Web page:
5) Report which turnovers should have been prevented — You can’t fix the causes of turnover or prevent future turnover unless you know what those specific causes are. So use delayed post-exit interviews to identify and report to executives the real reasons why regrettable employees left the firm. And since it is HR and management’s job to prevent turnover, report which individual employee turnovers could’ve been prevented. Preventable causes of turnover can be identified during the post-exit interviews. And they can include a small easily matchable pay raise, a lateral transfer, more opportunities to learn, and more flexibility in their job.

Obviously, some turnover causes cannot be prevented, and they often include retirement, the family moved out of the region, they changed professions, they got an offer from an industry-leading firm, a significantly shorter commute, or they got a raise that your firm couldn’t match. If you calculate the costs of stopping preventable turnover for each individual, this allows you to determine if the costs of retention exceeded the value that the individual employee would have added if they stayed with the firm for a few more years (i.e. the ROI of retention).

6) Report when your firm’s turnover rate may be too low — An extremely low turnover rate could mean that you have a highly effective retention program. But you must also consider an alternative explanation, which is that your turnover rate is low because you have undesirable employees who no one wants to recruit. If you have a significant percentage of your employees who lack initiative, are low skilled, or who can only do it “your firm’s way,” you may have a significantly below-average turnover rate (that you shouldn’t be proud of). Extremely low turnover may also be a result of a weak performance management process or managers who are afraid to release or fire weak performers. In my experience, I have found that voluntary turnover rates (it’s critical to exclude forced turnover) in a business unit below 4 percent should be considered a warning sign and involuntary rates at or below 3 percent definitely require further examination.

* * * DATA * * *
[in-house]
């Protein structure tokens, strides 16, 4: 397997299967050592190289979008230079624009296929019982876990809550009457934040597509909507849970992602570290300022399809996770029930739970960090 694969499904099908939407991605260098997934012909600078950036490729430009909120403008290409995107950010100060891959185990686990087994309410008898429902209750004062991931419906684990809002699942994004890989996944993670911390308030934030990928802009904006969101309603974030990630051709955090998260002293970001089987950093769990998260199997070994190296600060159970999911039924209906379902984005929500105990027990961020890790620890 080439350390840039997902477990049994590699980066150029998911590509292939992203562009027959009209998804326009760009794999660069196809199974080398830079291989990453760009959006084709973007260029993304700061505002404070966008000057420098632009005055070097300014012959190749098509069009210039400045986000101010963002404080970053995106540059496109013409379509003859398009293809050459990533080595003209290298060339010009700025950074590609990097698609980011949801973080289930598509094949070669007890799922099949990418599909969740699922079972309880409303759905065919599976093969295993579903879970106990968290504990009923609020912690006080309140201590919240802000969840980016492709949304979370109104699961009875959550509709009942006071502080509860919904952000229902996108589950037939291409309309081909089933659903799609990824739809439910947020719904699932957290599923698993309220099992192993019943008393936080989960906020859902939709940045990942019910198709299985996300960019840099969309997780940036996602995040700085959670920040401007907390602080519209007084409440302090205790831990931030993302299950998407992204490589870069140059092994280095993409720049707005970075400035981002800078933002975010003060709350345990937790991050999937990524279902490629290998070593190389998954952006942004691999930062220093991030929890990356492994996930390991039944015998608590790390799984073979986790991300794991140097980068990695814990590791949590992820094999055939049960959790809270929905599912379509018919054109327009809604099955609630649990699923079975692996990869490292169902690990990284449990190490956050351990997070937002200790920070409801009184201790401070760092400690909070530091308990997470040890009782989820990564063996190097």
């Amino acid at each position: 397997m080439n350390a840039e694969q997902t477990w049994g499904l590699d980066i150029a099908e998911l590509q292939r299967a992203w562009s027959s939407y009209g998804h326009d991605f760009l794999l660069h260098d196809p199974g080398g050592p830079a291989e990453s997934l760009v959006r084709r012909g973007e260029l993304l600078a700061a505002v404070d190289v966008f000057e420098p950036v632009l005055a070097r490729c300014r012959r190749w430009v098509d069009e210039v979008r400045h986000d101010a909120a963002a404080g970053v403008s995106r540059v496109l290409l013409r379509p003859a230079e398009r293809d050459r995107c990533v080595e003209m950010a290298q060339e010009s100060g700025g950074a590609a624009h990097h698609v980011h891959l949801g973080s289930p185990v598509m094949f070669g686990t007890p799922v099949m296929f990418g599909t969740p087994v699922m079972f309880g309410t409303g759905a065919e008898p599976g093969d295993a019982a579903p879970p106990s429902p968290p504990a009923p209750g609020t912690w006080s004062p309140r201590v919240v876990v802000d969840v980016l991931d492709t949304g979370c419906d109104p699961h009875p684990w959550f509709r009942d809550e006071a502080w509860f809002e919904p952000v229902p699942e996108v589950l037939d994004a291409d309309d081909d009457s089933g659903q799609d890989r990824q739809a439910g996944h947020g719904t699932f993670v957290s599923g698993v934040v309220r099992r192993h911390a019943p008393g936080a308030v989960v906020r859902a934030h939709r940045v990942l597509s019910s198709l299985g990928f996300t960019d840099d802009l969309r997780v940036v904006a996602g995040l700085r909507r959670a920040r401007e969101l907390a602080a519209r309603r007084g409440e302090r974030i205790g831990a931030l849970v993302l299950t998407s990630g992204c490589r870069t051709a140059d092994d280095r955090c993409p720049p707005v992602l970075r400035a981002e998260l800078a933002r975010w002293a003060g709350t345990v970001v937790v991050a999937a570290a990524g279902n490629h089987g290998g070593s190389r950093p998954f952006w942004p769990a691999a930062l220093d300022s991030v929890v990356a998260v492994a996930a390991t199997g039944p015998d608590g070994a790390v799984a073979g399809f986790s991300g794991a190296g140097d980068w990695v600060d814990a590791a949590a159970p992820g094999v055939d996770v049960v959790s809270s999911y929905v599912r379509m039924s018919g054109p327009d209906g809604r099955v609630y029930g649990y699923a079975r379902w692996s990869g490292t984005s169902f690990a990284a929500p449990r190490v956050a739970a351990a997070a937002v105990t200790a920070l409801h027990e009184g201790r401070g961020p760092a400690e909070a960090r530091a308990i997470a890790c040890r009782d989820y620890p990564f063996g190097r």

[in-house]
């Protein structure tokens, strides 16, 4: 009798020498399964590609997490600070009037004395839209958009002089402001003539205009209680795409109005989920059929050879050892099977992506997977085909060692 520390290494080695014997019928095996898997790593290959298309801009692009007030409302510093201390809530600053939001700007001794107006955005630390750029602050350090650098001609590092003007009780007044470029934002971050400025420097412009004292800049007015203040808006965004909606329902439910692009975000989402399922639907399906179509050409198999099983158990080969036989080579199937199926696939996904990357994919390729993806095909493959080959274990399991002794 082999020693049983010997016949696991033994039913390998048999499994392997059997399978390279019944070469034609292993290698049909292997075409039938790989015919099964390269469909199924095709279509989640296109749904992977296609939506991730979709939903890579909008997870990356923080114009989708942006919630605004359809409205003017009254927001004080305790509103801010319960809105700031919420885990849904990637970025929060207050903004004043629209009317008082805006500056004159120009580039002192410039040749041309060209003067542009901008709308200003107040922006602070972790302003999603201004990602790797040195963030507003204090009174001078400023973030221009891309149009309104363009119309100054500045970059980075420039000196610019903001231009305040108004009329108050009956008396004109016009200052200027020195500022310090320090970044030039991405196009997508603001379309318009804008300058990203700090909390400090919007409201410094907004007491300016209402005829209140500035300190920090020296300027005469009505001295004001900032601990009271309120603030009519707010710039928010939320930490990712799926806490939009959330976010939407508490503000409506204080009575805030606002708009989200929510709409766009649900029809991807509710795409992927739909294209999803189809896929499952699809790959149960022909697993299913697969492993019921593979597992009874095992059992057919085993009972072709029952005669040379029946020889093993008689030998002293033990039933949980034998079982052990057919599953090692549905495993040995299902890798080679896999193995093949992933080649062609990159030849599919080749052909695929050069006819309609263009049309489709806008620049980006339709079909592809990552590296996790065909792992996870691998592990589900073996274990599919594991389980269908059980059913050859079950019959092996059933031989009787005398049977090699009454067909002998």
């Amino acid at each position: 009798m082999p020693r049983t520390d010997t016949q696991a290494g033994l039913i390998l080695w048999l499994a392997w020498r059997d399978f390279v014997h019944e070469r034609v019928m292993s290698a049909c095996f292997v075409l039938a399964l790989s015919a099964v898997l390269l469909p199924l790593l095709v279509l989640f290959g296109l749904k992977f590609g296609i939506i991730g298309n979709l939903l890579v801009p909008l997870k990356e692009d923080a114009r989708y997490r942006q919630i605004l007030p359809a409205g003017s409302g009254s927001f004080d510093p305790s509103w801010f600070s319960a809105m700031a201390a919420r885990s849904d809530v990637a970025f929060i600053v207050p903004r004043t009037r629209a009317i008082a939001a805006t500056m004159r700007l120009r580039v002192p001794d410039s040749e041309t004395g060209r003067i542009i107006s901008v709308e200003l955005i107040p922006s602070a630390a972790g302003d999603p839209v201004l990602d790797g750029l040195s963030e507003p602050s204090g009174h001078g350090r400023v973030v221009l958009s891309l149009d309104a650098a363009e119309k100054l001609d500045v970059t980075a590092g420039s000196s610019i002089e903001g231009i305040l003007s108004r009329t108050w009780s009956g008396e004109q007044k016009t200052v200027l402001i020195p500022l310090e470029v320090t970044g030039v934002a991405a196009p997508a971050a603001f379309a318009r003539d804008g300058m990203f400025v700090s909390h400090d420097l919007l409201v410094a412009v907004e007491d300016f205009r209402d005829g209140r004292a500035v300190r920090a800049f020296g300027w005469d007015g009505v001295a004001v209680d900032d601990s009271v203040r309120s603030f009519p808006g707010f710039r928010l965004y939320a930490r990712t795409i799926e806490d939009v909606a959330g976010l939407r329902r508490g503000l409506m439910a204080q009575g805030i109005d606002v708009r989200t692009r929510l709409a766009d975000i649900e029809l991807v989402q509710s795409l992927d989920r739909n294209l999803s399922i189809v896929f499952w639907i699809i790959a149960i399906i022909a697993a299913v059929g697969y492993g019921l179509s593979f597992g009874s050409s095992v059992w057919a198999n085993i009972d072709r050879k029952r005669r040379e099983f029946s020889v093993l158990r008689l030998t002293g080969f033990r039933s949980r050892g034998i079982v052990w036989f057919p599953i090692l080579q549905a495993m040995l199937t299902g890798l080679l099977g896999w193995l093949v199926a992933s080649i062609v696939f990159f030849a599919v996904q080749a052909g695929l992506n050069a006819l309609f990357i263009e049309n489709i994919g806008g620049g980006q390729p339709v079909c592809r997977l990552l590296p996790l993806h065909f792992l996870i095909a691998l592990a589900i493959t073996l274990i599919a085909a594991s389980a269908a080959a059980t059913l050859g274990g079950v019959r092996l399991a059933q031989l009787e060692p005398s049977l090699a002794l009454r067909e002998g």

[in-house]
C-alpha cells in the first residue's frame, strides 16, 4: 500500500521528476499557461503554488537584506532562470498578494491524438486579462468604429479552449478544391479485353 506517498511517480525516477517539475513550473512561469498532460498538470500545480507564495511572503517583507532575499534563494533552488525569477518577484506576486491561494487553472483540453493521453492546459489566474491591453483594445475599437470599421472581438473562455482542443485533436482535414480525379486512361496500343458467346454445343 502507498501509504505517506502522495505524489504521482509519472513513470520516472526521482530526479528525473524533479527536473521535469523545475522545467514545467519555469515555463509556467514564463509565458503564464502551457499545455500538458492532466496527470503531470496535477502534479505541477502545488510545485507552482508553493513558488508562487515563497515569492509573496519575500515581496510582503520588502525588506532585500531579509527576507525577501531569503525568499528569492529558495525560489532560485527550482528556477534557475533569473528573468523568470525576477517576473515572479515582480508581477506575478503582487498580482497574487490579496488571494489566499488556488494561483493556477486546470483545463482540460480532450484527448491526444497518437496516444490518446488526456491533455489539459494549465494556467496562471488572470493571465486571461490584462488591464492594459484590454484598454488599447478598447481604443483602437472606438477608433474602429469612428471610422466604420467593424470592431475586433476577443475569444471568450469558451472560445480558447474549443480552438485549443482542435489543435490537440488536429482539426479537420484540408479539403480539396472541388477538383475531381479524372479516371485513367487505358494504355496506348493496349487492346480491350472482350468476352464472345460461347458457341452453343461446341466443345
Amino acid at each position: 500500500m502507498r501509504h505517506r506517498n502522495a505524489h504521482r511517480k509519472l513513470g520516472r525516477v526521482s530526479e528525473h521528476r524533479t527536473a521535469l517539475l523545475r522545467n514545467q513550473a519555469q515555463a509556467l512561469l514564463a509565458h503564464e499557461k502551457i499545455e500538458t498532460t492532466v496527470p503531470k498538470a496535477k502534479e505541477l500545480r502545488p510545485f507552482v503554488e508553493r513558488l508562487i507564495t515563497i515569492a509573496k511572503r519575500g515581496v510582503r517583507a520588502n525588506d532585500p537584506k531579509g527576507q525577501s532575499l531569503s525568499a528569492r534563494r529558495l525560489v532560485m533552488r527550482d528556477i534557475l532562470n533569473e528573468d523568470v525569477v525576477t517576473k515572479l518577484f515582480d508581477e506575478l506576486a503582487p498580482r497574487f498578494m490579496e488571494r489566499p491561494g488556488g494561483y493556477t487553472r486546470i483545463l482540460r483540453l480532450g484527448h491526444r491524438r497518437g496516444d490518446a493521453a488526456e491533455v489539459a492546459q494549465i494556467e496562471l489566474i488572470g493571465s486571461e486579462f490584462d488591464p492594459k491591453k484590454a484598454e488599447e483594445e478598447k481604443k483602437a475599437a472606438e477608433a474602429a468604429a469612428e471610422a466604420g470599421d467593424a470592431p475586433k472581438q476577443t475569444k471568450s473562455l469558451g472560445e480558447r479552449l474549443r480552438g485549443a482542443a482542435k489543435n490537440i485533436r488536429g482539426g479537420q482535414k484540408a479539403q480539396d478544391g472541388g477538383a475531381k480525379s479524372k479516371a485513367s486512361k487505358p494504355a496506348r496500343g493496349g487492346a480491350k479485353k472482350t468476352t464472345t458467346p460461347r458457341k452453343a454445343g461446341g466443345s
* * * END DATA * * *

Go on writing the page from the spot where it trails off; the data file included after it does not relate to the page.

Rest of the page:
You can also use your “preventable turnover percentage” and the percentage of weak performers who are released each year as additional indicators of an effective retention and performance management program.

7) Report the overall effectiveness and the total dollar impact of your retention effort — The most important of all turnover metrics quantify in dollars and report the costs and the negative business and revenue impacts of employee turnover. You should work with the CFO’s office to determine which turnover costs should be included and how they should be calculated.

You should also do a similar calculation showing the value added as a result of the higher employee retention that was produced by your proactive retention efforts. You can also show the performance of the retention efforts by using a split sample approach. This is where one business unit has your retention program applied to it, and nothing differently is done in another similar business unit (the control group unit). If the retention rates, productivity, and the number of business goals that are met increases dramatically in the experimental group (compared to the control group), you have proof of your retention impacts that are hard to argue.

You can provide a softer level of proof of your retention effort’s effectiveness by surveying managers and employees and showing that more than 80 percent are satisfied with your firm’s current turnover rate and your actions for improving it.

Supplemental Micro-Indicators That May Reveal a Turnover Problem 

In addition to the seven categories listed above, there are some supplemental micro-indicators that may reveal that your firm has a turnover problem in some specific areas. They include:

  • Report the positive correlation between business unit retention and its meeting its business goals — Sometimes the simplest way to convince executives that they should invest in retention is to show the statistical correlation between business unit performance and a unit’s retention rate. Work with the CFO’s office to show that for every percentage point decrease in employee retention, the business unit’s performance also decreases by one or more percentage points. This correlation statistic alone may convince more than half of your cynical executives that they must take proactive actions to increase retention and to reduce key turnover.